The World’s Best Open Air Cinemas That Aren’t Us…
As much as we’d like to tell you that we’re the best open air cinema in the whole massive world, we’ve got some serious competition. From stunning, natural surroundings to jaw dropping skylines to unusual locations, here’s a huge high five to the other guys who’ve taken the movies al fresco. It’s just a shame for them that we are the best…
Cinespia Cemetery Screenings, Los Angeles
The massive movie star Mickey Rooney goes to this outdoor cinema! Well actually, he sort of lives there. Alright, fine, he’s buried there. But that’s the sort of shit you have to deal with if you want to see amazing movies in one of LA’s most iconic spots… They have DJs before and after the screenings and encourage viewers to take picnics and cosy up under the stars. Cemetery and chill, anyone?
Sala Montjuïc, Barcelona
For a 14th season, this cinema is pitching up at Montjuic Castle which is set away and up a bit from the city so the skyline views are muy cray cray. The castle itself once served as a military fortress in 1640 but who literally cares when they’re screening films like Pride and Thelma & Louise 500 years later. As if Barcelona wasn’t amazing enough with its crazy gothic architecture, love for gin and never-ending unbuilt cathedral.
La Villette Cinema En Plein Air, Paris
What do the French do best? Food. Alright, and wine. And being in love without being all awkward. And berets with breton stripes. And riding bikes with baguettes sticking out the basket. Fine, they’re great at loads but food is the best, because bread and cheese. So this cinema, who have a theme each season, is going all out with cuisine this year. Last year was all about costumes. On the large green of La Villette, les parisiens l’adorent!
Red Rocks Amphitheatre, Colorado
This venue plays host to concerts, massive yoga sessions and a seriously impressive open air cinema that looks out over Denver’s Rockies. It’s been running for 18 seasons to over 60,000 people for showings of cult favourites like Deadpool which is almost certainly what they had in mind when they built it in 1906 – there was a prophecy that Ryan Reynolds would bring the LOLs to next century’s masses. Maybe.
St. George Open Air Cinema, Sydney
The backdrop to this harbour-side cinema is so picture perfect that Team RFC had an extensive discussion over whether it could even be real. After much deliberation we came to the conclusion of: holy shit, it’s actually there in the water in front of actual Sydney actual Opera House. Show offs. There’s more too with a view of Harbour Bridge and the city skyline so if you’re not Snapchatting this the whole time then you’re doing it wrong. The screen’s propped up in the water at Mrs Macquaries Point, across from the Royal Botanic Gardens and they fill the seats up with 1500 people a night for a season of pretty much brand new films.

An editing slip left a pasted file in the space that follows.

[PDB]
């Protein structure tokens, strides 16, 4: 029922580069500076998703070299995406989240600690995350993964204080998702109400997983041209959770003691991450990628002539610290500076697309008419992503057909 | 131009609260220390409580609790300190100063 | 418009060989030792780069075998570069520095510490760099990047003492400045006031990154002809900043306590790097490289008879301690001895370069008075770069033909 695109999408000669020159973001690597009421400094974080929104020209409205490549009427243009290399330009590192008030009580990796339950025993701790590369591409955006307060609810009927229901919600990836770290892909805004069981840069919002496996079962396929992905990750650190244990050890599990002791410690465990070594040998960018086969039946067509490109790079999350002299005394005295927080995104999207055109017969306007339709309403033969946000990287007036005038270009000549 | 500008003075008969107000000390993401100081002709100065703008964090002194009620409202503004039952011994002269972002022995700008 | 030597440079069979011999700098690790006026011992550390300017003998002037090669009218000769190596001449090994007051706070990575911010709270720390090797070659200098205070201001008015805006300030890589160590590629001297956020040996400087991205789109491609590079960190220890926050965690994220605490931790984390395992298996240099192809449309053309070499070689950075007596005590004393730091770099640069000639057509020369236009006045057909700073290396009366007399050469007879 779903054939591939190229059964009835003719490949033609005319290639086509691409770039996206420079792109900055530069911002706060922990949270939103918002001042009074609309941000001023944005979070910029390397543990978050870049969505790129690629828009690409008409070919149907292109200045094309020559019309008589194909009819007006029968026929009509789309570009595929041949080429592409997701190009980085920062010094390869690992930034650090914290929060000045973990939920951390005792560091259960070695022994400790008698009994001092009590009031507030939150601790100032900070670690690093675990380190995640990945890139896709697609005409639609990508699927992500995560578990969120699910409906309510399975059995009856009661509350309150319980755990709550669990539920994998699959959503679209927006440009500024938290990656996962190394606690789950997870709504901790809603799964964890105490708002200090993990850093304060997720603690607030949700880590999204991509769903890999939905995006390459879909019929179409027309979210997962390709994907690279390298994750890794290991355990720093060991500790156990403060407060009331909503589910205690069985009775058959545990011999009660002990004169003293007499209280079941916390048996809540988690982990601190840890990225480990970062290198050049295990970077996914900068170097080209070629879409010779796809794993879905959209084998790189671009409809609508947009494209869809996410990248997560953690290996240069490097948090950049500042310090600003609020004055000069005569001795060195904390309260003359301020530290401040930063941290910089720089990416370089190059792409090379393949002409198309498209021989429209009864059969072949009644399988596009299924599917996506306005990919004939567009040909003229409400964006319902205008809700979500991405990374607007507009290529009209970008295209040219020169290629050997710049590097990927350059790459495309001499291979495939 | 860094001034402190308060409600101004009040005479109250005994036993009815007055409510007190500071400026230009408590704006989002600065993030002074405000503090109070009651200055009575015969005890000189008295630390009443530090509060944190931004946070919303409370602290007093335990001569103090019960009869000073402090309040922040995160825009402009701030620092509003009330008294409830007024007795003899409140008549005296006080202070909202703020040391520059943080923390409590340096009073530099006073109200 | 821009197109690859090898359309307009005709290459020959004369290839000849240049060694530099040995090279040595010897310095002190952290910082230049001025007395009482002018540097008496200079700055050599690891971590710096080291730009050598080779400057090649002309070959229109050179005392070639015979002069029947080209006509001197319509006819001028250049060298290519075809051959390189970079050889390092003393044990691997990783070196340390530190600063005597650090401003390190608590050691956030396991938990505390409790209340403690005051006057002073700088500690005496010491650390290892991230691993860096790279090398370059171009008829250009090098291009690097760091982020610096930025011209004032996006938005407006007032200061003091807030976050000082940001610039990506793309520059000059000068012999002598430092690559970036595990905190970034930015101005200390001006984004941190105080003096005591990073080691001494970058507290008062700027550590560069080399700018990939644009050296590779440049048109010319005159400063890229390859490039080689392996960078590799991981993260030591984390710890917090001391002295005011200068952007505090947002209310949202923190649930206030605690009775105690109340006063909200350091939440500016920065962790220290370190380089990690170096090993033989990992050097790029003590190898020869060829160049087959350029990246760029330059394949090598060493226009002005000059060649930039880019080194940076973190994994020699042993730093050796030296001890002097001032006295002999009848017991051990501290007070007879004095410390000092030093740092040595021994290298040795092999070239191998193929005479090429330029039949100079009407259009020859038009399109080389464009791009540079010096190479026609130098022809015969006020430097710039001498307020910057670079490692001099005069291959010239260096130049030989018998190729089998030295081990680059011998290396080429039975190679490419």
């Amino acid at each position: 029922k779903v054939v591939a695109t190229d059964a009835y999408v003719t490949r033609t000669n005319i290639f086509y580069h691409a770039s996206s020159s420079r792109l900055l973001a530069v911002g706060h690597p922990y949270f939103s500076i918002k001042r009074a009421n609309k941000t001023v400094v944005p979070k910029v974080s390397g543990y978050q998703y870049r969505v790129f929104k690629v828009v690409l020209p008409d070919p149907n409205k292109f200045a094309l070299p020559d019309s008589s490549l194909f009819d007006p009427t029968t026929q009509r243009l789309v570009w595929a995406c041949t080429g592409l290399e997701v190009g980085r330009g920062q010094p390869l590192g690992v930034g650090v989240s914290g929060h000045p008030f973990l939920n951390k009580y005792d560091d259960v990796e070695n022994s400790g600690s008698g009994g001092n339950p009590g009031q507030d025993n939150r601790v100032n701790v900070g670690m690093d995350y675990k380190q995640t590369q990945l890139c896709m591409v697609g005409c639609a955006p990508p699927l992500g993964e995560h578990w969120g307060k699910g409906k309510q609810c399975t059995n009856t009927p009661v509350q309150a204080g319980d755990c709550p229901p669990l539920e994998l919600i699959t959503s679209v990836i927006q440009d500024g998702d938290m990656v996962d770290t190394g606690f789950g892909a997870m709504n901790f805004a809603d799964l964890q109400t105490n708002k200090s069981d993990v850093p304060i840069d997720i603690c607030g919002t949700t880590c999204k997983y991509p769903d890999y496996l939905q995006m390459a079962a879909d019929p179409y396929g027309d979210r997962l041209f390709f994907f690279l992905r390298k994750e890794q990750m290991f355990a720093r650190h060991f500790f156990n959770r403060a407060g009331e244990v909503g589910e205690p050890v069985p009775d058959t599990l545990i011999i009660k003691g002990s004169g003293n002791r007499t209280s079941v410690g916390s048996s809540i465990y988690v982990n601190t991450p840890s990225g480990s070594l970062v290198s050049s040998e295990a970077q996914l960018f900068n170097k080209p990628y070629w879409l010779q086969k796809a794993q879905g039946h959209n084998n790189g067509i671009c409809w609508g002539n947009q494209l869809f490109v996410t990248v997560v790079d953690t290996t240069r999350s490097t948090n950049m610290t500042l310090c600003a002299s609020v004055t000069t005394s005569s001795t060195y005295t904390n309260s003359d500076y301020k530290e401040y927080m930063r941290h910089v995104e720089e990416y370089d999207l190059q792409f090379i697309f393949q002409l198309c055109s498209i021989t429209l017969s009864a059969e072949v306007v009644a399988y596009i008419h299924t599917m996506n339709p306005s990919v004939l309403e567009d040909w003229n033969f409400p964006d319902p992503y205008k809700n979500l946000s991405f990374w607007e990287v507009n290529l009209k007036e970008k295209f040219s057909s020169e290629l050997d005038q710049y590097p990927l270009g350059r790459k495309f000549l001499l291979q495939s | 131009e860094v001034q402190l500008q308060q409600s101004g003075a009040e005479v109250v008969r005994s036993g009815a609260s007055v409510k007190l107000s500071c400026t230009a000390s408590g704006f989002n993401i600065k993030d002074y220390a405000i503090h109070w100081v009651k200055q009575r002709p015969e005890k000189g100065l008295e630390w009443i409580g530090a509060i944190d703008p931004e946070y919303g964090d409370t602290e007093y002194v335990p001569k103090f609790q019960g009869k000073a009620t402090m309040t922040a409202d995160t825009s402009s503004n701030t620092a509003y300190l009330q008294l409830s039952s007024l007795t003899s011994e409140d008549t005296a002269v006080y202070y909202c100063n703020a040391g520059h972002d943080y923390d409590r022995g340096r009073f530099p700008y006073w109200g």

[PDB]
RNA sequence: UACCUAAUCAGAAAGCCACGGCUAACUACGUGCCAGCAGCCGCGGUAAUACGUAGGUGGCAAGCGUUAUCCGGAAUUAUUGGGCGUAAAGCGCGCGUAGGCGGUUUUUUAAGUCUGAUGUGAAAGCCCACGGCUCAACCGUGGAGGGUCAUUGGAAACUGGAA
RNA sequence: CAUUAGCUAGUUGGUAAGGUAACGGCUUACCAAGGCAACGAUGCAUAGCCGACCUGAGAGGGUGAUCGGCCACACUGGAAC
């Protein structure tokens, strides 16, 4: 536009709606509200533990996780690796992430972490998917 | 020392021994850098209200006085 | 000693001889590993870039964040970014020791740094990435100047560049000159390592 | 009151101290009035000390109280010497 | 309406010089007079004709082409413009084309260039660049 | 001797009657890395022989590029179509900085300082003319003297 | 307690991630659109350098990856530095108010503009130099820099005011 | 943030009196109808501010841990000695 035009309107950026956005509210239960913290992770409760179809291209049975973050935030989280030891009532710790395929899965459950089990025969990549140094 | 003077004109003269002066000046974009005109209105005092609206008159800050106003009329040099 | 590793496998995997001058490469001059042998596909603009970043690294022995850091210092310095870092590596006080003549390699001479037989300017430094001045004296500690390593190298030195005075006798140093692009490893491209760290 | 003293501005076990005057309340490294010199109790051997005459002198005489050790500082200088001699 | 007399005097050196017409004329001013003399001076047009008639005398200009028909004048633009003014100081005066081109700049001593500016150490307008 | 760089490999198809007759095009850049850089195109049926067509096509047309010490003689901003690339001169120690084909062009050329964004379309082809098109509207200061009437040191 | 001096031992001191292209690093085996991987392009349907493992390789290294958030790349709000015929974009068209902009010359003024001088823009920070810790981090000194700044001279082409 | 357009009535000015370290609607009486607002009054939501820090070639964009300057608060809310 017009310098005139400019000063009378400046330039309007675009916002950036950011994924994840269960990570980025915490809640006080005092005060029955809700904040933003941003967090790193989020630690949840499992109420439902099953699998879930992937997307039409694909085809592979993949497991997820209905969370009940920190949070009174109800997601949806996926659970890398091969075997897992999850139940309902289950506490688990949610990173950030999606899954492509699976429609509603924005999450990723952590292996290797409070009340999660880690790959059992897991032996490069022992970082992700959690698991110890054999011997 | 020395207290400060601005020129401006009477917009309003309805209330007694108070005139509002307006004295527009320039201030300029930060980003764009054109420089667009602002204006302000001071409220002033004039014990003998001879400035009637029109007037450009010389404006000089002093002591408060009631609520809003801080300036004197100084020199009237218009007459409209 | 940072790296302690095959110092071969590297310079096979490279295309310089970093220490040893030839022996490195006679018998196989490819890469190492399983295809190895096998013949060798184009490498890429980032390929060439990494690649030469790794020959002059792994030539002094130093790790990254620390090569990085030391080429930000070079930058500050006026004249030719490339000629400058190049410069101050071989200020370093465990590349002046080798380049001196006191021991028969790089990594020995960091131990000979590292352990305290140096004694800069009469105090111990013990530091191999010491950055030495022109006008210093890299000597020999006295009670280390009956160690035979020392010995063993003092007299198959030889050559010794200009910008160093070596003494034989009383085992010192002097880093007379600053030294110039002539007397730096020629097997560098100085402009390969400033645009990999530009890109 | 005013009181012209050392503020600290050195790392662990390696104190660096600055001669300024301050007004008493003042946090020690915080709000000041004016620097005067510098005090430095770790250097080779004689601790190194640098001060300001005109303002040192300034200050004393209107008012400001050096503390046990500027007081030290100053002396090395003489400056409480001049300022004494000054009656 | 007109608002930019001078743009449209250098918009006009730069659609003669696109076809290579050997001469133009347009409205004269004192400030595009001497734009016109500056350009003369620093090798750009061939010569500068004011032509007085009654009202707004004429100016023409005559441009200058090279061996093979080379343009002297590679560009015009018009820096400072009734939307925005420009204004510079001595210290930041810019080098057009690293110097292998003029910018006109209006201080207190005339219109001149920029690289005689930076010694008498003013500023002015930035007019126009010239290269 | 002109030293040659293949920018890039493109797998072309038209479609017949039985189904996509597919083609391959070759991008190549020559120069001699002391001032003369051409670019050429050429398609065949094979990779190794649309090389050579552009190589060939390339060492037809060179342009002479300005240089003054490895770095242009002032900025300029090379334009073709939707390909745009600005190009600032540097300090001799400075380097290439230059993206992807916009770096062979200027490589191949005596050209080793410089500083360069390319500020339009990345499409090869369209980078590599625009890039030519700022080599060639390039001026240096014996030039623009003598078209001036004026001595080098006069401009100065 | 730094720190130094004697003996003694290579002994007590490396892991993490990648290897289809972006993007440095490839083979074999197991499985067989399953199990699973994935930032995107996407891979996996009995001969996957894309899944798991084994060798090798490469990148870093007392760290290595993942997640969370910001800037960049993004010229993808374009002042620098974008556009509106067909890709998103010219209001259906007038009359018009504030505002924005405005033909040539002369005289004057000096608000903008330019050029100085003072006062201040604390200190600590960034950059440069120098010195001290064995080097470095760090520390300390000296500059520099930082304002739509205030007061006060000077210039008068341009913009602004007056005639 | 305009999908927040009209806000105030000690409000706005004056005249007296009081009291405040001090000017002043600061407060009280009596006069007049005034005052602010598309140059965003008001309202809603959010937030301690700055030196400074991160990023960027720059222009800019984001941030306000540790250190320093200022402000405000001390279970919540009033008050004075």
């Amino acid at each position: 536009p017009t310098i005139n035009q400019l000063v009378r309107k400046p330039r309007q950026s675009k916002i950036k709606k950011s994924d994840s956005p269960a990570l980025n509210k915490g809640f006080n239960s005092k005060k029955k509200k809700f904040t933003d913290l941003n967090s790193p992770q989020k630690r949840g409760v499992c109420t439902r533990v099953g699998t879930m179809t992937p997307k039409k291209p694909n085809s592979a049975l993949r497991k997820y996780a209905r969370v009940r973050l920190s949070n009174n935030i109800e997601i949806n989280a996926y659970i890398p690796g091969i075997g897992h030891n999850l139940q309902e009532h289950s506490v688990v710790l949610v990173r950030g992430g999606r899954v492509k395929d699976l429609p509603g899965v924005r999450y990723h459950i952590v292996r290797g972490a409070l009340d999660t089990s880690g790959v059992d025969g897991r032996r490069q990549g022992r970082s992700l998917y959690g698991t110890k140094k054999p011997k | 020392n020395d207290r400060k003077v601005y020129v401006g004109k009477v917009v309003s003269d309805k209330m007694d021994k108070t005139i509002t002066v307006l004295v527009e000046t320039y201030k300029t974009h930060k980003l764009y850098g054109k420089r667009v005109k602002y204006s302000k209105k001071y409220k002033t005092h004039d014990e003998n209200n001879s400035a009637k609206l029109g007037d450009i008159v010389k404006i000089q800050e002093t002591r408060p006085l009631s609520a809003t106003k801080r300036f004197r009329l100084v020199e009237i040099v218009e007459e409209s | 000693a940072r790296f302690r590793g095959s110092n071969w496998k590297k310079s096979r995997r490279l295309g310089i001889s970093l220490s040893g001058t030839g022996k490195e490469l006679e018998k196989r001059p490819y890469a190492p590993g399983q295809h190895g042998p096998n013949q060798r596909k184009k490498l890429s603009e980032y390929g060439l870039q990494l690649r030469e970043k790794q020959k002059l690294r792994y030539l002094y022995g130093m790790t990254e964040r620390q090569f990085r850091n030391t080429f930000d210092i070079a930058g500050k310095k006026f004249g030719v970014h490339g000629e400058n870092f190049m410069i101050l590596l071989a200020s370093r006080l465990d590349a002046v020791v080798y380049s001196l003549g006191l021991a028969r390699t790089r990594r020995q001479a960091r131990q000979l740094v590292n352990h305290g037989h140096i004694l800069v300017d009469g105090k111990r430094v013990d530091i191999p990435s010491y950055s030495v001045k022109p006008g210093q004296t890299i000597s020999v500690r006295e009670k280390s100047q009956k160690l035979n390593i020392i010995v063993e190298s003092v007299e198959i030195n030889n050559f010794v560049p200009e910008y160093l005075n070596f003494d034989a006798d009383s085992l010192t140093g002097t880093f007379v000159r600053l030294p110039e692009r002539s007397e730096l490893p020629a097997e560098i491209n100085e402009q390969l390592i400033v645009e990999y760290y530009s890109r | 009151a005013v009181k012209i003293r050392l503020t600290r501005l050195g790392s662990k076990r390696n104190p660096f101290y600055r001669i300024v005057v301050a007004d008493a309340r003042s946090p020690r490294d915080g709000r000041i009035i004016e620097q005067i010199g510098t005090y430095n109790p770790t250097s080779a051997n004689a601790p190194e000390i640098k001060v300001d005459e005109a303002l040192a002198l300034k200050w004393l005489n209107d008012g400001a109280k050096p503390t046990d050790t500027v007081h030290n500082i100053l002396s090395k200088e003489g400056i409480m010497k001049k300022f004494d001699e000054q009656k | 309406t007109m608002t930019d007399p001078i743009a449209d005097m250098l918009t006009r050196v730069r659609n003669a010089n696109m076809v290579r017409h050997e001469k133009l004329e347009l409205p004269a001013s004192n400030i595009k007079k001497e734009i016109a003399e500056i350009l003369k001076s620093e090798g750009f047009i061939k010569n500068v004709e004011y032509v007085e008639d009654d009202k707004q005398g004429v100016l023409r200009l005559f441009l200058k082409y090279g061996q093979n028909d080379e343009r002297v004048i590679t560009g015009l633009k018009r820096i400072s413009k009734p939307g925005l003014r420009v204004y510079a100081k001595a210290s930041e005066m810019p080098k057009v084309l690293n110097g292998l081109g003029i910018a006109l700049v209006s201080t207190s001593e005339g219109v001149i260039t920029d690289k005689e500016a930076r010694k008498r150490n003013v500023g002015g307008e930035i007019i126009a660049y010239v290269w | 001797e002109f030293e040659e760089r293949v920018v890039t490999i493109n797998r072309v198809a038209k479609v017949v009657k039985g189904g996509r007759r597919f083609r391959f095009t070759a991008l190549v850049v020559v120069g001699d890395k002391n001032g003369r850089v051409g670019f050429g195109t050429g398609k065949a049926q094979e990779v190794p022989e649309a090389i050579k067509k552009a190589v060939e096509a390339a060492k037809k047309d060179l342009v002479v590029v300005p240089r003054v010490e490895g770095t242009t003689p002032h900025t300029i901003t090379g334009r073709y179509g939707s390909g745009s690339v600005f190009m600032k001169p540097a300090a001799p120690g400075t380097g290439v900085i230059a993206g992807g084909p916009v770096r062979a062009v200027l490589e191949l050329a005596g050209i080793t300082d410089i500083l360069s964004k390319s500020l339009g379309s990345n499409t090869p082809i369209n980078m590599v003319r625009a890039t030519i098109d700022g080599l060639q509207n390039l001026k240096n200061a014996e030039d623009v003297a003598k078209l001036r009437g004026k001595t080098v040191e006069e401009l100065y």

Cine Thisio, Athens
We’d argue that it almost doesn’t even matter what you’re watching here because the view across the Acropolis is so Insta-worthy, you’ll be snapping away before you can say #nofilter. This theatre, established in 1935, is the oldest in Athens, and despite its distracting views of the Parthenon shining under the moonlight tempting the audience to look everywhere but the screen, it actually plays some total classics so eyes will probably be firmly fixed.
Maple Drive In Cinema, Beijing
For those of you who don’t get enough of a 50s Grease vibe from Beijing and you’re desperate to get your Travolta on will love this Chinese drive in. Established in ‘98, this was the first cinema in the country that invited you and your car along, and it’s open til late, like really late. Surrounded by trees, if you’re parked up in a 4×4 we can’t promise you won’t get Jurassic Park vibes, in which case, do NOT run to the toilet.
Vivo Open Air, Brasilia
This open air festival is the actual largest outdoor movie event in the whole flipping world which probably explains why it’s so bloody popular. Its screen is the size of a tennis court and the views across Paranoá Lake are shit hot, man. They also play music and serve up loads of food before and after the screenings, which are usually pretty on point; hello E.T.
Mirage City Cinema, Sharjah
This one is cool but you’ve gotta buy into the concept, which is basically maximum relaxation. They’ve been inspired by the historic traditions of the local areas, particularly with scattered carpets that have been thrown all over the place like some Aladdin reject prop shop; this is because carpets were traditionally used for sleeping on rooftops, something which is pretty much never done because everyone’s chucked air con units on them instead. Anyway, the space itself is fragmented to give the idea of projected sound disorienting the audience into a surreal sound cave. The project aims to promote the idea of sleep, dream and memory so if you’re one of those people who spends a whole film rewinding it back a bit because you dozed off, this is the perfect setting for you.
Riviera Maya Film Festival, Mexico
If you’ve ever wondered what it’d be like to lay back on a beach in Cancun or Tulum to watch a film surrounded by beautiful landscapes then this independent film festival is literally the only place you should head to. Setting up on the beaches of Playa del Carmen, Puerto Morelos and Isla Mujeres, chuck a towel down, sip some tequila and enjoy the movie; this is some serious beach-side relaxing.
Moonlight Cinema, Various Locations, Australia
Australia is pretty much bursting at the seams (or whatever the country equivalent of seams is… borders?) with outdoor cinemas but this one reckons it’s Oz’s favourite. It’s probably right, to be fair. Setting up in Sydney, Melbourne, Adelaide, Perth, Brisbane and Port Douglas, they’ve picked some of the country’s most iconic city green spaces to pop their screens in.